When parents put Messenger Kids to sleep, their kids can’t chat


Facebook critics who want its controversial Messenger Kids app to go away altogether are unlikely to be satisfied. But Facebook is adding a “sleep mode” parental controls feature, which allows adults to set designated daily “off times” when Messenger Kids falls asleep.

During these times, your child cannot send or receive in-app messages, participate in video calls, play with the camera, or receive notifications. And if your child tries to open the app while it is in sleep mode, he or she will see a message telling him or her to come back later.

The child will receive a warning 10 minutes before the activation of the standby mode so that he can end all the conversations in progress.

Sleep mode is Messenger Kids’ last parental control. Others let mom or dad add or remove contacts their kids can communicate with in the app, remove the kid’s account, or create a new account.

Such parental controls live in a parent’s main Facebook app; for now, however, only one parent has access to such controls inside Facebook.

Sleep mode has at least one major drawback. A parent can configure the app to automatically fall asleep only once a day, choosing different times, such as weekdays and weekends. But while an adult can manually put the app to sleep at other times of the day – at mealtimes or homework times, for example – they can’t schedule the app to sleep. nap more than once a day.

Before imposing such limits, Facebook urges parents to set limits and have conversations with their children.

Facebook has come under fire since Messenger Kids launched for iOS in December. (Amazon and Android versions arrived later.) Critics criticized the social network for trying to lure children under 13 to the app before young people joined a Facebook rival such as Snapchat. . And it is claimed that these kids are too young to handle or fully grasp social media.

Facebook was also asked for provide donations or financial assistance to some of the advisors who have supported Messenger Kids.

And of course, Facebook and its CEO Mark Zuckerberg have been in the crosshairs since the social network revealed that 87 million Facebook users information was improperly shared with political targeting company Cambridge Analytica.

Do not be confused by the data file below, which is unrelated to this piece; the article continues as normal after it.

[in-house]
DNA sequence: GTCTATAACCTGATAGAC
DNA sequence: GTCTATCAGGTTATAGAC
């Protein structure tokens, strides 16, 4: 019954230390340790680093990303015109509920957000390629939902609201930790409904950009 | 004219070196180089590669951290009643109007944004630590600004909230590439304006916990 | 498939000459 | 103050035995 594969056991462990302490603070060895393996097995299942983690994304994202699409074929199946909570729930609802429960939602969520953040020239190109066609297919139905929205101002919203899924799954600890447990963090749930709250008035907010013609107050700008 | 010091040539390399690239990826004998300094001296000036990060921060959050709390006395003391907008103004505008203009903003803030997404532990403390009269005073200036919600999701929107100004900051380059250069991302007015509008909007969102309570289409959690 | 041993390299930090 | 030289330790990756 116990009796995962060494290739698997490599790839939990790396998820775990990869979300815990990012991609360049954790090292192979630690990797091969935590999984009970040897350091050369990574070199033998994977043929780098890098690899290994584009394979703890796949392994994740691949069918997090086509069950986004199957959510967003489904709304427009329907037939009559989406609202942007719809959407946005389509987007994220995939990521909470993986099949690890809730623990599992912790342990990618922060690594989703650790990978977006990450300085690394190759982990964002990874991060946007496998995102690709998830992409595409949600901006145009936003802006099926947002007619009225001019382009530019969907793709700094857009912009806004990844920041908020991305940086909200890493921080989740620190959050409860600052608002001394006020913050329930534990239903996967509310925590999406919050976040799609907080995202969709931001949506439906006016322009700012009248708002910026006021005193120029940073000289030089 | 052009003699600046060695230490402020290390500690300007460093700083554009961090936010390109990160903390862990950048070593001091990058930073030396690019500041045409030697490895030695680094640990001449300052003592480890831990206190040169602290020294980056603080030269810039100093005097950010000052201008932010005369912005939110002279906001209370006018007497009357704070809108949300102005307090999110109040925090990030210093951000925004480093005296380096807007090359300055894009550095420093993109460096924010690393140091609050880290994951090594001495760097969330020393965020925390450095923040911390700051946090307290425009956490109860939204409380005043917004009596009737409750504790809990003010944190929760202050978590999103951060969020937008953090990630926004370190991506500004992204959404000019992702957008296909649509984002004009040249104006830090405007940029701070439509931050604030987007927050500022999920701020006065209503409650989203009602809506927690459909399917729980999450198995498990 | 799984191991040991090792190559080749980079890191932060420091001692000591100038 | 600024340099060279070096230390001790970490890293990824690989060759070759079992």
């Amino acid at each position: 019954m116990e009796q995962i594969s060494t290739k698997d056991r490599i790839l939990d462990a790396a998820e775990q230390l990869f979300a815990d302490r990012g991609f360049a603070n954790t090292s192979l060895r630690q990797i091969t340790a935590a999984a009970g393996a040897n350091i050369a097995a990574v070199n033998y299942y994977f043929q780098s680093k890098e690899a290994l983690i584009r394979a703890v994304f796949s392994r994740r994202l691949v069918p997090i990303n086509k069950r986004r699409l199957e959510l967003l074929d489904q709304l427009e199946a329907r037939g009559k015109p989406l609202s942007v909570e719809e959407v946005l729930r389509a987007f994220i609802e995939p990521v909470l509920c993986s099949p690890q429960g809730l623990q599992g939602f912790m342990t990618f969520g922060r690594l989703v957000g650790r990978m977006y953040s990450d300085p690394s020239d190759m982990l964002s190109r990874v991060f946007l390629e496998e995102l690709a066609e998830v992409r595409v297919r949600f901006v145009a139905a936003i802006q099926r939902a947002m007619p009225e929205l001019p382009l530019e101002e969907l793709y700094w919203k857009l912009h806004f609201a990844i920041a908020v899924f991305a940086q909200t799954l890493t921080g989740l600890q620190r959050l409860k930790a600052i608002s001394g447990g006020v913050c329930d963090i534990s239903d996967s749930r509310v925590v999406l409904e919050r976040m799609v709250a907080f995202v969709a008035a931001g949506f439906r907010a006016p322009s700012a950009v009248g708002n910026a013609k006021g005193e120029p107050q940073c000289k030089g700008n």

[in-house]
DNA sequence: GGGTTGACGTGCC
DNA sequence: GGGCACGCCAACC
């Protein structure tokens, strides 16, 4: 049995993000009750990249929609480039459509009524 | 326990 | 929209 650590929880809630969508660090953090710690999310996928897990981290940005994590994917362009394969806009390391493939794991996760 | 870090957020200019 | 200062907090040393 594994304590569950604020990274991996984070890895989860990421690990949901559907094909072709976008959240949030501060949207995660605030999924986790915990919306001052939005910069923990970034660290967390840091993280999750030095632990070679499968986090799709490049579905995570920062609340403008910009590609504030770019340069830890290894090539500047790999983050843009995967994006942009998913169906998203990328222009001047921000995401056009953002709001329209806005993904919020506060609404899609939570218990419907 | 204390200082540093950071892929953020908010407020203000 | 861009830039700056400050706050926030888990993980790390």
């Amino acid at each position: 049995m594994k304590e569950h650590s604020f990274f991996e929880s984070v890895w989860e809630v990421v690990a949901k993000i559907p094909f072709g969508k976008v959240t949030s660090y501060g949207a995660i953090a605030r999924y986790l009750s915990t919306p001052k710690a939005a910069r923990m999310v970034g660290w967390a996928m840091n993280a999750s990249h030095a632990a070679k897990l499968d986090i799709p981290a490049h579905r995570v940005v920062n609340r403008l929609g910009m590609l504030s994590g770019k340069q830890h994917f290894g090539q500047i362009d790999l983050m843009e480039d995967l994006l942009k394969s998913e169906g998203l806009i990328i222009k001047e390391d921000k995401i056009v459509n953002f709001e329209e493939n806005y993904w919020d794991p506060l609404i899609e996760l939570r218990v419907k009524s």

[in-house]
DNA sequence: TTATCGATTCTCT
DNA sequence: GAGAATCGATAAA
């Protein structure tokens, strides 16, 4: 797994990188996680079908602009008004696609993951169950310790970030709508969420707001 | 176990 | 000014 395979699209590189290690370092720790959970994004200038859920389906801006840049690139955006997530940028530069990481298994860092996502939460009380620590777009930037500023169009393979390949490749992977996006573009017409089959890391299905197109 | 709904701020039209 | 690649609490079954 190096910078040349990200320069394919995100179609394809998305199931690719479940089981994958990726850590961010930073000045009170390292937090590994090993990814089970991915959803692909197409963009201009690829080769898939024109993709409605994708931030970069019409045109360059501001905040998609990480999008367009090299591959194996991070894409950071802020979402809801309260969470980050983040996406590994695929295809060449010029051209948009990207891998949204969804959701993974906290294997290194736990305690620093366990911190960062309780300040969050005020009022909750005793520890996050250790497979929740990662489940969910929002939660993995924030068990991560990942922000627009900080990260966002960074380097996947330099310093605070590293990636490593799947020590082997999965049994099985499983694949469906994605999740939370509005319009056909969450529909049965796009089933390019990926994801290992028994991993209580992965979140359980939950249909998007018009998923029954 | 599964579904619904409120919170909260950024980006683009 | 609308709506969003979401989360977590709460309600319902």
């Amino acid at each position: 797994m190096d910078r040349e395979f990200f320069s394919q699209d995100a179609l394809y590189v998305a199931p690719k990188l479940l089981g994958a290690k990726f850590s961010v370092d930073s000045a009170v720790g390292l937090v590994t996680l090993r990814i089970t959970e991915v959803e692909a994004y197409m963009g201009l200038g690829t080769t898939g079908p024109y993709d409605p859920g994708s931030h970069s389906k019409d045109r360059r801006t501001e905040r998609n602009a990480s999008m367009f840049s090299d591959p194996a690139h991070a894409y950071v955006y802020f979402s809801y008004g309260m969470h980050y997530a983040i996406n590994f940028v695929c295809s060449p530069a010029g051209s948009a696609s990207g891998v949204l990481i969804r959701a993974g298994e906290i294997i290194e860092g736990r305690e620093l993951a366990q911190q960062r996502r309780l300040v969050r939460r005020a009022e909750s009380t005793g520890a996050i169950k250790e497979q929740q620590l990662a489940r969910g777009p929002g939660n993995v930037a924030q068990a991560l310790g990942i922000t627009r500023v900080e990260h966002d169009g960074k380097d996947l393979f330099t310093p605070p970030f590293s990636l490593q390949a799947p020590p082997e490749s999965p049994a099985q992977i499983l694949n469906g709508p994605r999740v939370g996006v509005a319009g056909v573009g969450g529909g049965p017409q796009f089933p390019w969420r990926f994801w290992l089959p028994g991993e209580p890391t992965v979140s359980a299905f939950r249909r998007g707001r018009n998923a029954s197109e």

Facebook claims that very little data is collected in the Messenger Kids app and that the data collected is for operational purposes or to ensure a good experience within the app. Facebook insists that it does not share Messenger Kids data with external parties.

The social network adds that Messenger Kids does not have advertising and does not allow in-app purchases. Parents can also check their child’s text exchanges to make sure there is nothing inappropriate during chats with children.

But Josh Golin, executive director of the nonprofit campaign for an ad-free childhood, told USA TODAY via email that “While there are improvements Facebook could make (for example, by promising that the The application will always be ad-free, specifying exactly which third parties have access to data collected from children who use the application, clearly indicating that data collected from children will not be used for marketing purposes even after age age 13), in the end, our biggest concerns can only be allayed by pulling on the app.

His reasoning: “We don’t want to standardize a Facebook product for young children who are not developmentally ready for the interpersonal and privacy challenges of social media. We also don’t want children’s friendships to evolve online at this age. “

Golin was not aware of the sleep mode feature in advance when he made these comments.

Facebook defends Messenger Kids by saying that about nine in ten children in the United States who are under 13 have access to a phone or tablet; two out of three children have theirs. And Facebook says it has spoken to thousands of parents who find it helpful for their child to connect with family and friends through an app, provided they get the proper parental controls.

Following: Childhood experts ask Facebook to remove Messenger Kids app

Following: Apple still makes it too hard to get kids to put down their iPhones

Following: Kids were rude to Alexa, so Amazon updated her

Email: ebaig@usatoday.com; Follow USA TODAY Personal Technical Columnist @edbaig on Twitter

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